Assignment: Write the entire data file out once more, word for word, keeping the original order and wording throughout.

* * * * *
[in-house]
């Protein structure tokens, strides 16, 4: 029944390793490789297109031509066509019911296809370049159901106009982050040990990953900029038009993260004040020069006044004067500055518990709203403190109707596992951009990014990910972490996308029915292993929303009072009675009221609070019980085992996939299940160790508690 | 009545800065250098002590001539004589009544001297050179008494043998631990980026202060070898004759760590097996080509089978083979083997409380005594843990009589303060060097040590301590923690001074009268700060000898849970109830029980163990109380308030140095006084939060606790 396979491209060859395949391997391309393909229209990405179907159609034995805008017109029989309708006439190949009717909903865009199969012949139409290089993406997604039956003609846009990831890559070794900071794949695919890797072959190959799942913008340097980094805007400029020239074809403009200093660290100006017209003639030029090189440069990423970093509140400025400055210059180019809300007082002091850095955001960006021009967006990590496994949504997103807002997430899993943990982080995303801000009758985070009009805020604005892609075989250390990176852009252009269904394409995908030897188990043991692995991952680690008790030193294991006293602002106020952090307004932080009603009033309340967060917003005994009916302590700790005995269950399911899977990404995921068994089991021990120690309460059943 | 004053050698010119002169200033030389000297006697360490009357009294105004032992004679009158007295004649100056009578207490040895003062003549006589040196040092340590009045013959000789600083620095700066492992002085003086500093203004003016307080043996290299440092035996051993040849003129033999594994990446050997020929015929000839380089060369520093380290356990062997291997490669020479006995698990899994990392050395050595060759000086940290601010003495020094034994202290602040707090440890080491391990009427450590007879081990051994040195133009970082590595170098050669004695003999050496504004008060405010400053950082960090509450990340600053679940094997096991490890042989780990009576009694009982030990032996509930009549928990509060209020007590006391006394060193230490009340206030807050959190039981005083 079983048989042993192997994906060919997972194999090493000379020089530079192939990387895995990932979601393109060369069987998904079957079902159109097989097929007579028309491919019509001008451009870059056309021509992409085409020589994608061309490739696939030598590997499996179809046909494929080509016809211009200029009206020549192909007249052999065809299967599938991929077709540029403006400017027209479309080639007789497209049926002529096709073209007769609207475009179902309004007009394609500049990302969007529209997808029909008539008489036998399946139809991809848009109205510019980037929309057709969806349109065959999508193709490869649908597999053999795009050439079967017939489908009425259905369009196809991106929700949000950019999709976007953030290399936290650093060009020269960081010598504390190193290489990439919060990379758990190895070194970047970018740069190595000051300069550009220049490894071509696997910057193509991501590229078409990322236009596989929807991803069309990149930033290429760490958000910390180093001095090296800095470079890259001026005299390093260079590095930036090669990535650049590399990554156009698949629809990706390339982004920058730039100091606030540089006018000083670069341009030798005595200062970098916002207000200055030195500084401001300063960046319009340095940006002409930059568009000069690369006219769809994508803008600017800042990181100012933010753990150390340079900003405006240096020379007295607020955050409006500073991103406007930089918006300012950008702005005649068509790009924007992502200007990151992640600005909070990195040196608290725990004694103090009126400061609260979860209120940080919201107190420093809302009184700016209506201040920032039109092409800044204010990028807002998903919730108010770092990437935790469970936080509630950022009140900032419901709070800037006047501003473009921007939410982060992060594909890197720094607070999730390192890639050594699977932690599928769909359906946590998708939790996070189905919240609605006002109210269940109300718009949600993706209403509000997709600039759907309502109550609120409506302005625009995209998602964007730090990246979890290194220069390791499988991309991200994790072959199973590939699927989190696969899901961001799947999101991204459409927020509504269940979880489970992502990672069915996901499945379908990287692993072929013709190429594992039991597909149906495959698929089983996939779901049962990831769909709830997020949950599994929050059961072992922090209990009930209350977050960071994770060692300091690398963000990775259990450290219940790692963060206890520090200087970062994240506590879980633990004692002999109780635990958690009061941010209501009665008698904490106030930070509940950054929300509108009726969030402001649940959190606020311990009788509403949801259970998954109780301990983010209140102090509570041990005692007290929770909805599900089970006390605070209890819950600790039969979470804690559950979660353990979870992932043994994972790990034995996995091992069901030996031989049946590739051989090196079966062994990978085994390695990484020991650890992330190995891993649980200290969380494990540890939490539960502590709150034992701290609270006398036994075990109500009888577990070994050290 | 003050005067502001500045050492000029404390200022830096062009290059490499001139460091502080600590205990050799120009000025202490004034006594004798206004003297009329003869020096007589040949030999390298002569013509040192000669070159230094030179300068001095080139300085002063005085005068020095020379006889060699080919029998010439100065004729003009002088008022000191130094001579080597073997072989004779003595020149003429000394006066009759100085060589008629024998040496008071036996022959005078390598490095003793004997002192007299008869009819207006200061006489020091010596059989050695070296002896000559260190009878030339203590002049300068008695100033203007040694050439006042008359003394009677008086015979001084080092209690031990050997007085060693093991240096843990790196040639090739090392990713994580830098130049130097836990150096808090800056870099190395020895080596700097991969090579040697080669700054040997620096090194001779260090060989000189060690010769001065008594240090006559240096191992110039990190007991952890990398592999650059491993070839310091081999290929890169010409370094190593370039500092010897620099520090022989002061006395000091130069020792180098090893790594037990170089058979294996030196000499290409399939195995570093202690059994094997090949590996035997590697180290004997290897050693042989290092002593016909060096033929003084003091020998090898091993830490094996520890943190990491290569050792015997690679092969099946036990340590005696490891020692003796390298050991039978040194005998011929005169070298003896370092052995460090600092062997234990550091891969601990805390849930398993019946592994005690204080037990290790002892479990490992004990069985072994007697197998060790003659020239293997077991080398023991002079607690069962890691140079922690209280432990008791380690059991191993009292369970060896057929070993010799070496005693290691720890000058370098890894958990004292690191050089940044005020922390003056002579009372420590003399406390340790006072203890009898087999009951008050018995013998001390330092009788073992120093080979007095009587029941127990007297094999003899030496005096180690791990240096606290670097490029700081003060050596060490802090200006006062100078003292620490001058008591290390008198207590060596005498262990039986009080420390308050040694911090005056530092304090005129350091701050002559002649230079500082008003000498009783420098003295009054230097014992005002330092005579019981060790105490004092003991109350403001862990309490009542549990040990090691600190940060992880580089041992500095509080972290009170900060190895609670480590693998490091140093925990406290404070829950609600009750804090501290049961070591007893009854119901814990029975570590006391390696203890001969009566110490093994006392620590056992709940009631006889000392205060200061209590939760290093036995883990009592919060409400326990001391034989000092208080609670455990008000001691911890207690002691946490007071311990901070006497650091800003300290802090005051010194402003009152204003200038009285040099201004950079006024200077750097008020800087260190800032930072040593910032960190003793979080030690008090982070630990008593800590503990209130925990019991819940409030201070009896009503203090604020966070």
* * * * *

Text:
[in-house]
């Protein structure tokens, strides 16, 4: 029944390793490789297109031509066509019911296809370049159901106009982050040990990953900029038009993260004040020069006044004067500055518990709203403190109707596992951009990014990910972490996308029915292993929303009072009675009221609070019980085992996939299940160790508690 | 009545800065250098002590001539004589009544001297050179008494043998631990980026202060070898004759760590097996080509089978083979083997409380005594843990009589303060060097040590301590923690001074009268700060000898849970109830029980163990109380308030140095006084939060606790 396979491209060859395949391997391309393909229209990405179907159609034995805008017109029989309708006439190949009717909903865009199969012949139409290089993406997604039956003609846009990831890559070794900071794949695919890797072959190959799942913008340097980094805007400029020239074809403009200093660290100006017209003639030029090189440069990423970093509140400025400055210059180019809300007082002091850095955001960006021009967006990590496994949504997103807002997430899993943990982080995303801000009758985070009009805020604005892609075989250390990176852009252009269904394409995908030897188990043991692995991952680690008790030193294991006293602002106020952090307004932080009603009033309340967060917003005994009916302590700790005995269950399911899977990404995921068994089991021990120690309460059943 | 004053050698010119002169200033030389000297006697360490009357009294105004032992004679009158007295004649100056009578207490040895003062003549006589040196040092340590009045013959000789600083620095700066492992002085003086500093203004003016307080043996290299440092035996051993040849003129033999594994990446050997020929015929000839380089060369520093380290356990062997291997490669020479006995698990899994990392050395050595060759000086940290601010003495020094034994202290602040707090440890080491391990009427450590007879081990051994040195133009970082590595170098050669004695003999050496504004008060405010400053950082960090509450990340600053679940094997096991490890042989780990009576009694009982030990032996509930009549928990509060209020007590006391006394060193230490009340206030807050959190039981005083 079983048989042993192997994906060919997972194999090493000379020089530079192939990387895995990932979601393109060369069987998904079957079902159109097989097929007579028309491919019509001008451009870059056309021509992409085409020589994608061309490739696939030598590997499996179809046909494929080509016809211009200029009206020549192909007249052999065809299967599938991929077709540029403006400017027209479309080639007789497209049926002529096709073209007769609207475009179902309004007009394609500049990302969007529209997808029909008539008489036998399946139809991809848009109205510019980037929309057709969806349109065959999508193709490869649908597999053999795009050439079967017939489908009425259905369009196809991106929700949000950019999709976007953030290399936290650093060009020269960081010598504390190193290489990439919060990379758990190895070194970047970018740069190595000051300069550009220049490894071509696997910057193509991501590229078409990322236009596989929807991803069309990149930033290429760490958000910390180093001095090296800095470079890259001026005299390093260079590095930036090669990535650049590399990554156009698949629809990706390339982004920058730039100091606030540089006018000083670069341009030798005595200062970098916002207000200055030195500084401001300063960046319009340095940006002409930059568009000069690369006219769809994508803008600017800042990181100012933010753990150390340079900003405006240096020379007295607020955050409006500073991103406007930089918006300012950008702005005649068509790009924007992502200007990151992640600005909070990195040196608290725990004694103090009126400061609260979860209120940080919201107190420093809302009184700016209506201040920032039109092409800044204010990028807002998903919730108010770092990437935790469970936080509630950022009140900032419901709070800037006047501003473009921007939410982060992060594909890197720094607070999730390192890639050594699977932690599928769909359906946590998708939790996070189905919240609605006002109210269940109300718009949600993706209403509000997709600039759907309502109550609120409506302005625009995209998602964007730090990246979890290194220069390791499988991309991200994790072959199973590939699927989190696969899901961001799947999101991204459409927020509504269940979880489970992502990672069915996901499945379908990287692993072929013709190429594992039991597909149906495959698929089983996939779901049962990831769909709830997020949950599994929050059961072992922090209990009930209350977050960071994770060692300091690398963000990775259990450290219940790692963060206890520090200087970062994240506590879980633990004692002999109780635990958690009061941010209501009665008698904490106030930070509940950054929300509108009726969030402001649940959190606020311990009788509403949801259970998954109780301990983010209140102090509570041990005692007290929770909805599900089970006390605070209890819950600790039969979470804690559950979660353990979870992932043994994972790990034995996995091992069901030996031989049946590739051989090196079966062994990978085994390695990484020991650890992330190995891993649980200290969380494990540890939490539960502590709150034992701290609270006398036994075990109500009888577990070994050290 | 003050005067502001500045050492000029404390200022830096062009290059490499001139460091502080600590205990050799120009000025202490004034006594004798206004003297009329003869020096007589040949030999390298002569013509040192000669070159230094030179300068001095080139300085002063005085005068020095020379006889060699080919029998010439100065004729003009002088008022000191130094001579080597073997072989004779003595020149003429000394006066009759100085060589008629024998040496008071036996022959005078390598490095003793004997002192007299008869009819207006200061006489020091010596059989050695070296002896000559260190009878030339203590002049300068008695100033203007040694050439006042008359003394009677008086015979001084080092209690031990050997007085060693093991240096843990790196040639090739090392990713994580830098130049130097836990150096808090800056870099190395020895080596700097991969090579040697080669700054040997620096090194001779260090060989000189060690010769001065008594240090006559240096191992110039990190007991952890990398592999650059491993070839310091081999290929890169010409370094190593370039500092010897620099520090022989002061006395000091130069020792180098090893790594037990170089058979294996030196000499290409399939195995570093202690059994094997090949590996035997590697180290004997290897050693042989290092002593016909060096033929003084003091020998090898091993830490094996520890943190990491290569050792015997690679092969099946036990340590005696490891020692003796390298050991039978040194005998011929005169070298003896370092052995460090600092062997234990550091891969601990805390849930398993019946592994005690204080037990290790002892479990490992004990069985072994007697197998060790003659020239293997077991080398023991002079607690069962890691140079922690209280432990008791380690059991191993009292369970060896057929070993010799070496005693290691720890000058370098890894958990004292690191050089940044005020922390003056002579009372420590003399406390340790006072203890009898087999009951008050018995013998001390330092009788073992120093080979007095009587029941127990007297094999003899030496005096180690791990240096606290670097490029700081003060050596060490802090200006006062100078003292620490001058008591290390008198207590060596005498262990039986009080420390308050040694911090005056530092304090005129350091701050002559002649230079500082008003000498009783420098003295009054230097014992005002330092005579019981060790105490004092003991109350403001862990309490009542549990040990090691600190940060992880580089041992500095509080972290009170900060190895609670480590693998490091140093925990406290404070829950609600009750804090501290049961070591007893009854119901814990029975570590006391390696203890001969009566110490093994006392620590056992709940009631006889000392205060200061209590939760290093036995883990009592919060409400326990001391034989000092208080609670455990008000001691911890207690002691946490007071311990901070006497650091800003300290802090005051010194402003009152204003200038009285040099201004950079006024200077750097008020800087260190800032930072040593910032960190003793979080030690008090982070630990008593800590503990209130925990019991819940409030201070009896009503203090604020966070």